Michael Fonfara continued to work as a session musician and play with the Canadian blues band Downchild. In 1982 the quartet of Suchorsky, Fogel, and Yaw joined guitarist David Torn and recorded their debut album Everyman Band for ECM records. The record makes clear that the rapport these musicians shared on various Lou Reed projects was part of a deeper musical conversation that took place outside the realm of rock music. Though the Everyman Band albums are sometimes characterized as jazz fusion, they are fusion only in the vaguest sense of the word. Because Torn’s electric guitar playing is outside the normal jazz realm, sounding much more like something you’d expect to hear on a King Crimson record it’s easy to buy the band’s frenetic work on their debut album as more of a progressive rock thing, If you were familiar with the music of Ornette Coleman you might find some kinship between this group and his Prime Time band.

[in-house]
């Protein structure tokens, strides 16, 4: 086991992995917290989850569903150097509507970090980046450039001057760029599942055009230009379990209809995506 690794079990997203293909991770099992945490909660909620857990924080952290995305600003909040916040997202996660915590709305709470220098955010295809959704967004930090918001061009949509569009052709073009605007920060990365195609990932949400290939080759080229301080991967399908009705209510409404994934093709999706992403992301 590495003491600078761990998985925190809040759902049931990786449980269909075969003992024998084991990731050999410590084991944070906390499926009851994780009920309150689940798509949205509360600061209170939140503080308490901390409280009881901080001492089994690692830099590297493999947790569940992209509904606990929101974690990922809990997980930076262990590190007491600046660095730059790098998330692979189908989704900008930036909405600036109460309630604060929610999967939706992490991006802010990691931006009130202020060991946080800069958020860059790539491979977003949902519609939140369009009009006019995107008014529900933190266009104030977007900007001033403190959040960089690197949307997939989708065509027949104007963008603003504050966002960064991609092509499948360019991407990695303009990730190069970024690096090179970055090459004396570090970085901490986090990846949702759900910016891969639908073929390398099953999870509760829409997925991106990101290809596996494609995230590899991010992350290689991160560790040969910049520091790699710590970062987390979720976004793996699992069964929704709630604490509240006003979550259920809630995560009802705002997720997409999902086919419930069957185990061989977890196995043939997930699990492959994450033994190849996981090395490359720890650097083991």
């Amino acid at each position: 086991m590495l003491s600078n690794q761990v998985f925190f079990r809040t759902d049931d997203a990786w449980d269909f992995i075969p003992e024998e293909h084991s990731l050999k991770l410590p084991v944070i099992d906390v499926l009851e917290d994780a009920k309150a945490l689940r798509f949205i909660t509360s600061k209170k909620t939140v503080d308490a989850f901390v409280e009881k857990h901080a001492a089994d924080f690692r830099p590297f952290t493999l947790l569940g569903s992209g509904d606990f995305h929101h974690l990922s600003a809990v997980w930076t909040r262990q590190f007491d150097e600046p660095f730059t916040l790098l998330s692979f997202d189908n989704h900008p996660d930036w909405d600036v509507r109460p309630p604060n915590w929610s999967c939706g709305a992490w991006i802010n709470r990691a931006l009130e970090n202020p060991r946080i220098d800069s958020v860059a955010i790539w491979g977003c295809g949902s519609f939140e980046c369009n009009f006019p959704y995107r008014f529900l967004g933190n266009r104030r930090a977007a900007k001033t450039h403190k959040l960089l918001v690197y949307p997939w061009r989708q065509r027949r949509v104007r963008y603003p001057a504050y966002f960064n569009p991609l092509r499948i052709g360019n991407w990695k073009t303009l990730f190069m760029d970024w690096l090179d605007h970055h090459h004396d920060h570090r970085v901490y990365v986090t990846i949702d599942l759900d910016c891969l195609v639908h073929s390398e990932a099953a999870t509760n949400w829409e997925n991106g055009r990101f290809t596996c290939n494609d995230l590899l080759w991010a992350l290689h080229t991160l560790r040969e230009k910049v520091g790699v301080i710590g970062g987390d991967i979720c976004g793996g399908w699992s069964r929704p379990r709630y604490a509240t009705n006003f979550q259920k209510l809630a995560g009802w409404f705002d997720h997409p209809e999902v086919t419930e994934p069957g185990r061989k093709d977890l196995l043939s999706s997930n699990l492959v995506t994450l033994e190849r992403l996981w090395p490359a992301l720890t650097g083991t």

The group’s second and final album Early Warning is perhaps the more accessible album, incorporating more textures than the frenetic first LP, with selections that are by turns ambient, heavy, free, and bluesy. Everyman Band toured Europe and was well received there, but in the U.S. they went unnoticed or received poor reviews. Neither an October 1982 performance at The Bottom Line nor an appearance two years later with Don Cherry at Tramps was reviewed well by Jon Pareles in the New York Times.
Both records are worth hunting down if you have any interest in 1980s NYC jazz that was outside the Young Lions’ attempt, led by Wynton Marsalis, to write free jazz and electric jazz fusion out of the history of the music. In 1989 Marty Fogel released an album titled Many Bobbing Heads, At Last. The album featured David Torn on guitar, with a new rhythm section of Dean Johnson (b) and Michael Shrieve (d) and built on the music of Early Warning, adding in doses of reggae, rock, and Afrobeat with Fogel’s trademark tenor sound that is, at times, reminiscent of the robust playing of Sonny Rollins.